Anyway, after a few months of not thinking about it, on Wednesday night, the exhibition opened. I had no real idea what to expect as I’d never had an exhibition before. I couldn’t even remember what photographs had been chosen and I was really nervous about seeing them again. I was quite scared about walking in and seeing them and realising they were as bad as I remembered them being. I’m so glad now I chose not to look at them again in that time. Seeing them through fresh eyes, I was quite relieved. Yes, I can see mistakes in them. I’ve learned so much in the months since I finished the project, but all in all, I was happy with them.
It was extremely overwhelming to walk in there, see your own photography on the wall and watching people walking around, looking at them and commenting. I wanted to eavesdrop and hear what they had to say but at the same time, I was terrified they might be saying horrible stuff. Oh insecurity does love to torment the human spirit doesn’t it?
We went in and sat down, facing the audience.. gulp.. We were all quite nervous by this time, knowing there were formalities to take place and we had to say a few words too and we had no idea of what to say… then something special happened. We looked out into the people sitting in front of us and there were the smiling faces of our other class mates who had all turned up to support us. Yes, we knew they were coming but to see the familiar smiles helped us all relax. My son Lachlan and his partner Jenna were there too as was Cath, the head of the photo imaging department at TAFE. We also had Adnan from the council who had worked closely with us in the audience and Chris, our photographic mentor sitting beside us.
They say familiarity breeds contempt? Well it also breeds relief. I hope these special people know how much it meant to the 4 of us sitting up at that table to have them there, cheering us on, albeit quietly. Their support gave us so much more confidence. They really made the difference in our enjoyment levels for the night. Never underestimate the power of just “being there”. A friendly smile, a familiar face.. even the surreptitious face pulling to make you laugh. They make a difference.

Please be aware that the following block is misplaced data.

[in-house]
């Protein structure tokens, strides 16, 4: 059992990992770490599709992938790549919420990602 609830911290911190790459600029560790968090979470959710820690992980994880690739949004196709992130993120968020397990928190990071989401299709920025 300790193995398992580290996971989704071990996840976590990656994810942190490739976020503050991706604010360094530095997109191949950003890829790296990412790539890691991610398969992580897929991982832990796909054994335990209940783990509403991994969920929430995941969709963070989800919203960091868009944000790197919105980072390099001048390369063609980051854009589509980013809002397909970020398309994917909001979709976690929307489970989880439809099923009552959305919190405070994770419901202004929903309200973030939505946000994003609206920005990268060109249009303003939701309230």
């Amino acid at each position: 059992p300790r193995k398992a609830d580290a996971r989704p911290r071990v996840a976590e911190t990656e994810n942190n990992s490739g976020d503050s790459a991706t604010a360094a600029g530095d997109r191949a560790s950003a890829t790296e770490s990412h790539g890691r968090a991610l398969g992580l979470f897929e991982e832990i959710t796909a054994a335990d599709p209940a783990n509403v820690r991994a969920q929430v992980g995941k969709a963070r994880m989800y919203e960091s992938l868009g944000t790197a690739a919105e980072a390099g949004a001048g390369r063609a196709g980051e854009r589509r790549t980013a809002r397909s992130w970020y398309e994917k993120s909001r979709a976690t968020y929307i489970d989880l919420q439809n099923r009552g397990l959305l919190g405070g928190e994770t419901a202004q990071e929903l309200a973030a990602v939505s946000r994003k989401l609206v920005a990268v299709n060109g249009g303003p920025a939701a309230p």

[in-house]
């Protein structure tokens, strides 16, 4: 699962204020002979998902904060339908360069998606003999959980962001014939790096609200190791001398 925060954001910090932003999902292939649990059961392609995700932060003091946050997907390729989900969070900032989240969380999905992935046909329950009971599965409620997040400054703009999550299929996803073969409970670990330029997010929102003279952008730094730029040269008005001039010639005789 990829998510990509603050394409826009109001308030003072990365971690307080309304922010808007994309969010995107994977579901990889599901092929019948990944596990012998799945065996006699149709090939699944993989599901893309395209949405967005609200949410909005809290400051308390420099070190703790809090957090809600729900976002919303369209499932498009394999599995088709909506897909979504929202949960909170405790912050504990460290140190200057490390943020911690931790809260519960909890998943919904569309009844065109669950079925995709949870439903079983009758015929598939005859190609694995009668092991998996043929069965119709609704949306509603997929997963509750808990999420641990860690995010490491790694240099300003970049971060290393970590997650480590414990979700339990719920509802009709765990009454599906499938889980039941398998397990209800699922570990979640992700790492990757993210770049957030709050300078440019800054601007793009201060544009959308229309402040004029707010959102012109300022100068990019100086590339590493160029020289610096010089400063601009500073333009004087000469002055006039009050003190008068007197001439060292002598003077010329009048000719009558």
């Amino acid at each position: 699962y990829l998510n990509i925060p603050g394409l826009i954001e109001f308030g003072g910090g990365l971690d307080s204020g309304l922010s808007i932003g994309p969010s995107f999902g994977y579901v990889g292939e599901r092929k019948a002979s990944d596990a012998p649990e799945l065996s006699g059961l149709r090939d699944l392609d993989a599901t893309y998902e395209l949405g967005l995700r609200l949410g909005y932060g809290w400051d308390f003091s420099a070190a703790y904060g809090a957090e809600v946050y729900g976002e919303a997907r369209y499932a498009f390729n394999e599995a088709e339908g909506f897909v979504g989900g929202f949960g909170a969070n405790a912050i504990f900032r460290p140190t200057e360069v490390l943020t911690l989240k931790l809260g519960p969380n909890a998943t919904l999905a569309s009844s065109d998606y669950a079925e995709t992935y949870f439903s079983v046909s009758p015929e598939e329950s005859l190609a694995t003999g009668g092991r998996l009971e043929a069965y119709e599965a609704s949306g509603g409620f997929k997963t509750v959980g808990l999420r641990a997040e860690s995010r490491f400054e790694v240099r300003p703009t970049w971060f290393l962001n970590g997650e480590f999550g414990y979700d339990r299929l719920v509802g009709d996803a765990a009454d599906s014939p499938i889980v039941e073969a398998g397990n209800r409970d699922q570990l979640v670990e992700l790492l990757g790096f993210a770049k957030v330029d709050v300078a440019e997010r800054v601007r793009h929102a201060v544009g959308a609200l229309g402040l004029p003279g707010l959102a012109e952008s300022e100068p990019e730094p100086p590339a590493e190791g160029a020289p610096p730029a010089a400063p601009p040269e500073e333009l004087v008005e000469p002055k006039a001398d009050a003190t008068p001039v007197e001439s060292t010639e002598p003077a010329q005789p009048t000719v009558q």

Anyway, the night concluded and we all went off to our respective homes, relieved that the formalities were out of the way but much happier than we expected to be with how it all turned out. It was a great experience and while my insecurities played havoc with me during the whole project, I am glad I gave it a go. Sometimes you just have to put yourself out there and take a risk.
My fellow exhibitors (yes that probably does sound better than exhibitionists but not as much fun) have so much to offer the world of photography. They are talented in every photo they take but I think they excel in a specific style each. Barb does beautiful portraits, Ufuk, the most amazing building photography (his background is engineering and this shows through .. and Kira, who has the sweetest soul, specialises in baby and child photography. Please go over and have a look at their work. To Barb, Kira and Ufuk.. .. thank you being part of this experience. You are all so talented and I am in awe of you all.
The exhibition has it’s last day today, from 10-4 and can be seen at St Marys Corner which is on the corner of Mamre Road and the Great Western Highway, St Marys.
Happy Viewing… Livvy 🙂
My exhibition photos.
Photos of the night.. courtesy of Kira Kimberley Photography